CH-53X (HLR) Program Moves Into SDD, Preliminary DesignJan 09, 2006 03:02 UTC by Defense Industry Daily staff
Sikorsky Aircraft Corp. in Stratford, CT received an $8.4 million cost-plus-fixed-fee contract for preliminary design work in support of HLR, as part of the initial system development and demonstration of the Marine Corps’ CH-53X Heavy Lift Replacement (HLR) program. The contract follows a Dec. 22, 2005 decision by the under secretary of defense for Acquisition, Technology and Logistics to authorize the $4.4 billion Heavy Lift Replacement program to begin development. A “Cost Plus Award Fee” contract for the System Development and Demonstration phase, estimated to be approximately $2.9 billion, is expected to be signed with Sikorsky in March 2006.
DID’s previous in-depth coverage of the HLR program also includes a follow-up report about HLR’s potential merger with the US Army’s futuristic JHL program, despite the timelines facing the USMC’s current CH-53E Super Stallion fleet and JHL’s technological uncertainties and late delivery date. A DefenseLINK story today adds some details about that, while providing relevant information concerning both the CH-53X (now designated CH-53K) and the current CH-53E fleet.
Technologies under consideration in the CH-53K, which is being developed as a new-build derivative of the CH-53E, will include a Joint Interoperable “glass” cockpit; high-efficiency rotor blades with anhedral tips; a low-maintenance elastomeric rotorhead; upgraded engines; a cargo rail locking system; external cargo improvements; and survivability enhancements.
The DefenseLINK article notes that Marine Corps acquisition officials also weighed the option of participating with the US Army’s Joint Heavy Lift (JHL) program. While Congress could always step in to force the issue – and may still do so – the Marine Corps notes that this would be deeply unwise for a number of reasons:
“The Army’s proposed heavy lift requirement to transport the Future Combat System greatly exceeds our requirement,” said program manager, Col. Paul Croisetiere. “The actual aircraft hasn’t been designed yet, but initial analysis suggests the joint heavy lifter will be too large to operate from current and programmed amphibious shipping. We may have a use for it, but in more of a logistical role as a possible KC-130J [air tanker] replacement – we still need the CH-53K for tactical heavy lift.”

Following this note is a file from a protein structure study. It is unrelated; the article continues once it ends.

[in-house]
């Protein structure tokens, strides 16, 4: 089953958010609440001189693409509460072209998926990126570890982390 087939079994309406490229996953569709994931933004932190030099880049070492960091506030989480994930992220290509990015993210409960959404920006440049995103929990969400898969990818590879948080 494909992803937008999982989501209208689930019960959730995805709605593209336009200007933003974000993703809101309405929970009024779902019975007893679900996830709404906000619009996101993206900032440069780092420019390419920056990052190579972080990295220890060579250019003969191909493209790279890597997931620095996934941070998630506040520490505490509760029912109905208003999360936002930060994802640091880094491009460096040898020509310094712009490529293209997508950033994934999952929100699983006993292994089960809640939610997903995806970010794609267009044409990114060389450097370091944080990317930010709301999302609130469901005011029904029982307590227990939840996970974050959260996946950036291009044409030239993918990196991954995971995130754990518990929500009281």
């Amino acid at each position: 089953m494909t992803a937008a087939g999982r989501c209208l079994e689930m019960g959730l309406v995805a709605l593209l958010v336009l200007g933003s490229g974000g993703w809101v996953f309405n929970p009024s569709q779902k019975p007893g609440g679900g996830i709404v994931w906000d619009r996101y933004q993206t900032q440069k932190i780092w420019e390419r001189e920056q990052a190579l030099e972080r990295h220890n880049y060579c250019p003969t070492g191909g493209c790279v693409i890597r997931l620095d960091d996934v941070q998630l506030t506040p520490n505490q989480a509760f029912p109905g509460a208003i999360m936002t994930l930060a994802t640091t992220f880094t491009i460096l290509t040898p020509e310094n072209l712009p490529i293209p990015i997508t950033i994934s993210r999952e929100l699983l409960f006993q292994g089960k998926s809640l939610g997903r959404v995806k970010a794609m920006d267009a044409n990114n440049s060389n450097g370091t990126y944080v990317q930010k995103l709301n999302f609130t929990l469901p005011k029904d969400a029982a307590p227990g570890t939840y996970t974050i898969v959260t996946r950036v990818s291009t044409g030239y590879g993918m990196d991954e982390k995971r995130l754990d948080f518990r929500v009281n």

Joint Heavy Lifters may not be available any sooner than 2025, according to Croisetiere, which is more than 10 years after the Marine Corps will be forced to start retiring its current CH-53E fleet. Even if the Marines could use it, Croisetiere noted that as currently envisioned, JHL will be too big to operate from the Marines’ amphibious ships.
Hence the rationale for the CH-53K “Super Stallion v2.0″ instead.
The CH-53K is being designed to carry a cargo load of 27,000 pounds (13.5 tons) 110 nautical miles, operating at an altitude of 3,000 feet and an ambient temperature of 91.5 degrees Fahrenheit. Those qualifications matter, because “hot and high” conditions can decrease aircraft load carrying capabilities and combat radius – especially helicopters. This reduced performance has recently been an issue during operations in Afghanistan and relief efforts in Pakistan, for instance, and with earlier models of the C-130 Hercules as well. As such, figures for the CH-53K at sea level and/or in cooler temperatures would be considerably higher.
Work on the preliminary design contract will be performed in Stratford, CT and is expected to be complete in January 2008. This contract was not competitively procured by the Naval Air Systems Command in Patuxent River, MD (N00019-06-C-0081).
The first CH-53K, a flight test aircraft, is scheduled to make its first flight in FY 2011. Initial operating capability, or IOC, is scheduled in FY 2015 and is defined as a detachment of four aircraft, with combat ready crews, logistically prepared to deploy.